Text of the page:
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Migration: Germany seeks to get tough on asylum seekers

March 7, 2024

A debit card instead of cash payouts and forced community service are some of the ways Germany aims to toughen up on migration and ease public concerns amid rising asylum applications.

Asylum seekers sweeping outside a building
In Germany, asylum seekers can be forced to do community work for a few hours each dayImage: Thomas Warnack/dpa/picture alliance

The wheels of bureaucracy do not always turn slowly. It was not long after Chancellor Olaf Scholz and his state-level counterparts agreed to a debit card scheme for asylum seekers last November that the first municipalities began to implement it. 

The eastern German state of Thuringia took the lead in restricting cash benefits for asylum applicants. The prepaid card can only be used to make purchases locally. Cash withdrawals are impossible, as are domestic and international bank transfers. More cities and municipalities have now introduced the payment card, and officials hope to make it a nationwide practice by the end of 2024. 

Now a local municipality wants to implement a work scheme for asylum seekers living in collective housing who have no work permit allowing them to take on a regular job. Generally, a work permit is only granted six months after an asylum application has been successful. 

They are to be obliged to do up to four hours of community service every day, for an hourly allowance of 80 cents. The idea is for them to keep the area clean or risk having up to 180 euros ($196) every month deducted from their card. 

The proposal is in line with existing legislation and employment restrictions on asylum seekers.

The work scheme would provide a "daily structure" for asylum seekers who otherwise have little to do during the day, Christian Herrgott, the local administrator from the conservative Christian Democrats (CDU) behind the proposal, told the German newspaper, Die Welt. It would also improve public perceptions of asylum seekers, he added.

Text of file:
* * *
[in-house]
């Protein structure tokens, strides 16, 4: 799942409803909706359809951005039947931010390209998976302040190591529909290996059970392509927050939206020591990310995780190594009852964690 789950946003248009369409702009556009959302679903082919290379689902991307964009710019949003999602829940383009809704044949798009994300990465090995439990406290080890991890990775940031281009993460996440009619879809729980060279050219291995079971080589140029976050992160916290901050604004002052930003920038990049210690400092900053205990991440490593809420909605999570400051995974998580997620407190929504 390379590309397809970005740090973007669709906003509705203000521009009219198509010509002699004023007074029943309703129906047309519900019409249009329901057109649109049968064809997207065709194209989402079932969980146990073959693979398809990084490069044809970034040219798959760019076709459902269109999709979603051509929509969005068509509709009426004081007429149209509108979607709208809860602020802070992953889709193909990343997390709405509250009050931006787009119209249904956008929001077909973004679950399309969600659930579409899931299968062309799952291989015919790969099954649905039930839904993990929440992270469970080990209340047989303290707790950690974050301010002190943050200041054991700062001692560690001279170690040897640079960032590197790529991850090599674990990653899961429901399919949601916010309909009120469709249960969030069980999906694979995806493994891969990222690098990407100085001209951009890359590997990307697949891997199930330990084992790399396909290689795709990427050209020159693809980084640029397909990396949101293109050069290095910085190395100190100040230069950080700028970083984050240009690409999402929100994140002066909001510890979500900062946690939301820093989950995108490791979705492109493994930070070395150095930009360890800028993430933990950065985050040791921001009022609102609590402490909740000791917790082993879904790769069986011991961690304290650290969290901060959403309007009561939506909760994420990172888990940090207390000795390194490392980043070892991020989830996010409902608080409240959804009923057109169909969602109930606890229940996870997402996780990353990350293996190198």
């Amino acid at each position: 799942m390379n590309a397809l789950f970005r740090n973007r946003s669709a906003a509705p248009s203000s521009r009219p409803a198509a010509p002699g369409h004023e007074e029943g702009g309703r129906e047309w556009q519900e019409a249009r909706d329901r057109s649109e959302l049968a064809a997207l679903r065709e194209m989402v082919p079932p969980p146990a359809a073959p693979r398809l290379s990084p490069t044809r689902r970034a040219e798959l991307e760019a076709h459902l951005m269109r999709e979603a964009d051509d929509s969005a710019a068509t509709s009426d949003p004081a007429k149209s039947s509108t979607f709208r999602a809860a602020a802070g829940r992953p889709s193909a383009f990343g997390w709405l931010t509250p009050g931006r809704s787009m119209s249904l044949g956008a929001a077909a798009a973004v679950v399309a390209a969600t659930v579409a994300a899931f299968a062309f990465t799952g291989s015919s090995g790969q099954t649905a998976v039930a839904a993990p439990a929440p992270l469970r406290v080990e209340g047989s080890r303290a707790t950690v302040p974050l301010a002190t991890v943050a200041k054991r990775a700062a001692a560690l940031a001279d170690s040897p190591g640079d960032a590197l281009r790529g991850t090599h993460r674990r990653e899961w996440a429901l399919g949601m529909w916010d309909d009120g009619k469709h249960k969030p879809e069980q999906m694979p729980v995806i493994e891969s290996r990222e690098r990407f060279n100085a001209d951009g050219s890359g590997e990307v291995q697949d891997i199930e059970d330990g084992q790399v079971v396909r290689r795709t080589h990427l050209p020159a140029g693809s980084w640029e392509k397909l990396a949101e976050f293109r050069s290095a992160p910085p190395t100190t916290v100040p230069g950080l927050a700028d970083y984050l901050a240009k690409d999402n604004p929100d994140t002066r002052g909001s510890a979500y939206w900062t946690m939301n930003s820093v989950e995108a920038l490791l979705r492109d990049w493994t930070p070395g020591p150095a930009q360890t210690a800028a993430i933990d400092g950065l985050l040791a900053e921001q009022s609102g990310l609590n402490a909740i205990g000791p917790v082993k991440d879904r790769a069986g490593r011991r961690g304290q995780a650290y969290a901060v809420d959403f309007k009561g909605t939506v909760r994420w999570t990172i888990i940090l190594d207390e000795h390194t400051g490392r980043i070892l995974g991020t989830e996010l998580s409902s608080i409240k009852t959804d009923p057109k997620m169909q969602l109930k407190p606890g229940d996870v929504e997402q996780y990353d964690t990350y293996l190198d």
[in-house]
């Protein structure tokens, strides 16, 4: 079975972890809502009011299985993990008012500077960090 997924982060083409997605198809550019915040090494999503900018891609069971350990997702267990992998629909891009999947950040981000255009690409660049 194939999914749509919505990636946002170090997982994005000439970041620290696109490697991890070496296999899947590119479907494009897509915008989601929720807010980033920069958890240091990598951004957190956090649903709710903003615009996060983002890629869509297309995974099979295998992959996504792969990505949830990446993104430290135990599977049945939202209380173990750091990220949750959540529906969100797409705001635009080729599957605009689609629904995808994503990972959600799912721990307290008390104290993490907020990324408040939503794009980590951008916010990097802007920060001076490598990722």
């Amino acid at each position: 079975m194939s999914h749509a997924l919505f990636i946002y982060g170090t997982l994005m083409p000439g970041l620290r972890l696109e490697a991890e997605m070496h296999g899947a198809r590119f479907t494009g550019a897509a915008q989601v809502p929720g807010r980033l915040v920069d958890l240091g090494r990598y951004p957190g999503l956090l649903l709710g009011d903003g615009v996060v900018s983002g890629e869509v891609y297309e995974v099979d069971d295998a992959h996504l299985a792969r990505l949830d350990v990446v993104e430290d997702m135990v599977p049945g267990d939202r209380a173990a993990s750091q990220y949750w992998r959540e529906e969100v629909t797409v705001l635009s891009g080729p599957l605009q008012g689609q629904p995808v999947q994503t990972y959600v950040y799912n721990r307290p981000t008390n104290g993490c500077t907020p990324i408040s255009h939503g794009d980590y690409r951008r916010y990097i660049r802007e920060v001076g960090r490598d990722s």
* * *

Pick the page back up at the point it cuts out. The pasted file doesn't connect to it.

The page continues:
German states face challenges brought by migration

Bringing down asylum application numbers 

There appears to be broad support for these kinds of schemes. A survey by the pollster Insa for the conservative tabloid, Bild, shows 82% support for the work arrangement. The debit card also enjoys strong support, with 77% in favor. 

That dovetails with strong support for the far-right and anti-migrant party, Alternative for Germany (AfD). The party tops the polls in Thuringia, which is due to hold state elections later this year. The center-right Christian Democrats (CDU) are hoping that taking a tougher position on migration will win back voters who have drifted further to the right. 

Limiting immigration is a pressing issue also in the eastern state of Saxony, which is going to the polls this autumn, too. Its premier, the CDU's Michael Kretschmer, wants to cap asylum applications at no more than 60,000 per year. His party's current proposal is 200,000. 

Germany remains the top destination for asylum seekers entering the European Union. More than 330,000 applications were filed in Germany last year — nearly one-third of all applications in the EU, according to the European Union Agency for Asylum.

Tighter border controls and new EU policies do not appear to be stemming the influx. In Germany, local authorities bear the brunt of caring for newcomers. Officials around the country have said their resources are stretched thin, especially when it comes to housing and childcare. 

Public opinion has soured against this backdrop. Skepticism about immigration and concerns about its negative consequences have increased significantly, according to a study by the Bertelsmann Foundation. 

The steps ahead to bring down refugee numbers

Scholz has expressed agreement on the need to lower refugee numbers. However, asylum is a constitutional right. Given the strength of the far right ahead of state elections in the fall and European elections in June, questions about migration and asylum are likely to the remain a hot topic. 

Germany's 16 states have unanimously called on the federal government to come up with new proposals to ease the burden. The Interior Ministry, which is responsible for migration and borders, is looking into the feasibility of processing applications outside the EU. 

The ministry is set to present its findings by June when Scholz again meets with his state-level counterparts. 

This article was originally written in German.

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